Shopping for your health insurance plan, Travelocity.com style, is about to become a reality.
The Utah Health Exchange, a Web site where individuals and businesses can compare and buy health plans, is going live Aug. 19.
A cornerstone of the state's health reform plans, the Utah Health Exchange marks the beginning of a defined contribution market, portable health coverage -- and giving Utahns more of a say in their health care.
Only the second health insurance exchange to be developed in the country -- Massachusetts pioneered the first -- the Utah Health Exchange was created by HB 188. Signed into law by Gov. Jon Huntsman Jr. in March, it's one of four health reform bills designed to improve the affordability and accessibility of policies, and make the market more transparent.
The Utah Health Exchange, said House Speaker David Clark, R-Santa Clara, "is one of the seminal moments in that health reform" that will help move the state toward its goal of containing costs and making health care more accessible to nearly 300,000 people.
As part of HB 188, employers will have the option of depositing money into their workers' health savings accounts -- instead of just paying a portion of their premium -- allowing them to buy any plan they want.
On its launch day, the Utah Health Exchange will begin enrolling up to 150 small employer groups -- those with between two and 50 workers -- who intend to offer their workers this option.
Then, in early November, their workers will be able to log on with a pin number and pick the plan they like best. If they don't elect one, they'll be enrolled in a default plan chosen by their employer. Their coverage will begin Jan. 1.
"Our hope is it empowers consumers, or patients, to see the system and have skin in the game and make choices that influence the market," said Natalie Gochnour, chief operating officer of the Salt Lake Chamber.
The defined-contribution option also will be available to large employer groups, but not until late 2011. The two-year gap between enrollments will allow time for technical, outreach and customer service bugs to be worked out.
"The folks who are hurting most are the small-group market," said Cheryl Smith, strategic plan development manager for the state's Office of Consumer Health Services. "Those guys are hemorrhaging cash and Utah is a small business state, so let's take care of [them] first."
The defined contribution market, she said, is a win-win for employers and workers.
Small employers that couldn't otherwise afford to offer their workers benefits will now be able to put some money toward their health insurance. A recent survey of small businesses in the state showed only 40 percent are able to offer their employees health insurance. And most of those, or 79 percent, are struggling to pay for it.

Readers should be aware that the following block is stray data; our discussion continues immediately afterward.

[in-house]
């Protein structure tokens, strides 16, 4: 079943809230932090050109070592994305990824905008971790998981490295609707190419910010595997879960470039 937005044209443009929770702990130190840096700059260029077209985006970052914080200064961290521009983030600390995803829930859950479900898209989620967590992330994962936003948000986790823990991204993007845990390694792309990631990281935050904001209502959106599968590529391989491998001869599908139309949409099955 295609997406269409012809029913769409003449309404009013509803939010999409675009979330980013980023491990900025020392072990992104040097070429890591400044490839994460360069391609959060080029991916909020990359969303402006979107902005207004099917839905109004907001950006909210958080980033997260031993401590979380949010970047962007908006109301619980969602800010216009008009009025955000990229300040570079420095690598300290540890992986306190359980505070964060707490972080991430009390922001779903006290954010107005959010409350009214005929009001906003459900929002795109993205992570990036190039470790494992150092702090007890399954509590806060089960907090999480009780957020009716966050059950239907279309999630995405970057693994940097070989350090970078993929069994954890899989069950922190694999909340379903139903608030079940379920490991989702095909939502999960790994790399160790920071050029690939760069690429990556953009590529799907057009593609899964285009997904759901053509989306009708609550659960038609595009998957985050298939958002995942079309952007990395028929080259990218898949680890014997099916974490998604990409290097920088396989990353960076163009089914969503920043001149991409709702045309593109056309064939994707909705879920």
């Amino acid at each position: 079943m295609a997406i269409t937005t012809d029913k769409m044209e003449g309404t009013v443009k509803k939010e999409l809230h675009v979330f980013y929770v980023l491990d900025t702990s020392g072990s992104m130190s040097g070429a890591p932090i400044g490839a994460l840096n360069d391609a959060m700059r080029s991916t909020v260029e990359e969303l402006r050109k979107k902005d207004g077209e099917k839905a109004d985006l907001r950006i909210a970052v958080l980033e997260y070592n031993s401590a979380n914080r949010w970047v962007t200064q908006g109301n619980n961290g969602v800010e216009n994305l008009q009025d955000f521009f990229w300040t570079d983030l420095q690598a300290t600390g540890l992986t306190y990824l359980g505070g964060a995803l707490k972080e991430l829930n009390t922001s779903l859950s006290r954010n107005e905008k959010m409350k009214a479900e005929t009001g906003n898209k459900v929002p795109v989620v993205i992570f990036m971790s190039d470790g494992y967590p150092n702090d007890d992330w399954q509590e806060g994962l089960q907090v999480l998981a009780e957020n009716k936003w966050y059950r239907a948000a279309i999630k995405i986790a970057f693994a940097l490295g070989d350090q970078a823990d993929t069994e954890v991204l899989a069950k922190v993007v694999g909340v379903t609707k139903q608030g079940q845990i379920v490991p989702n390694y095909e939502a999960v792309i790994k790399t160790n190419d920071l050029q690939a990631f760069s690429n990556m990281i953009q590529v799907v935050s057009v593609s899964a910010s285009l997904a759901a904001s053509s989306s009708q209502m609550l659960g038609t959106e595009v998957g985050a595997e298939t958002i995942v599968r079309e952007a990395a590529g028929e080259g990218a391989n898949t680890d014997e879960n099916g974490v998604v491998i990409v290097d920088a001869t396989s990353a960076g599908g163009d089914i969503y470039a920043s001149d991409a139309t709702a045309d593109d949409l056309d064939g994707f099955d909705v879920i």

"Right now their options are pay for the entire thing or pay for nothing," Smith said.
Workers, in turn, can couple that contribution from their employer with some government assistance -- or a spouse's contribution from their employer -- and have enough to buy a basic plan. This is especially important for the state's part-time workers, most of whom don't qualify for benefits.
"Most of our part-time workers have more than one part-time job. So they're working full-time hours and never qualify for insurance," Smith said.
Another important feature of the exchange: workers who purchase their coverage through it will be able to keep it, even if they leave a job. Because HB 188 requires the state's insurance carriers to accept payment from multiple sources, Utahns can pay for their health insurance with money from different employers.
Individuals and families who don't get insurance through an employer, meanwhile, also can hop on the Utah Health Exchange Aug. 19 and buy a plan straight from a carrier -- or locate a broker near them who can help them do it.
They can also do their own side-by-side comparisons. In a format similar to Travelocity.com, the Utah Health Exchange will display basic information for a number of plans, such as deductibles and copays, and how much the premiums cost. Premiums currently range from $147 to $477 a month for a family of four. Clicking on a plan reveals more specific details about the coverage.
Initially, the Utah Health Exchange will feature plans offered by four carriers -- Regence BlueCross BlueShield of Utah; UnitedHealthcare; SelectHealth and Humana. While each is required by state law to offer at least two plans, it's expected they'll offer more. Daniel Schuyler, project manager and technical advisor for the Office of Consumer Health Services, estimates between 24 and 36 plans will be available by the Web site's launch date.
The Utah Health Exchange is expected to grow to include more insurance plans -- and features.
Utahns will eventually be able to plug in their income level and family size to see if they may be eligible for public health insurance programs such as Medicaid and the Children's Health Insurance Plan (CHIP.) They'll also be able access information about the cost and quality of health care.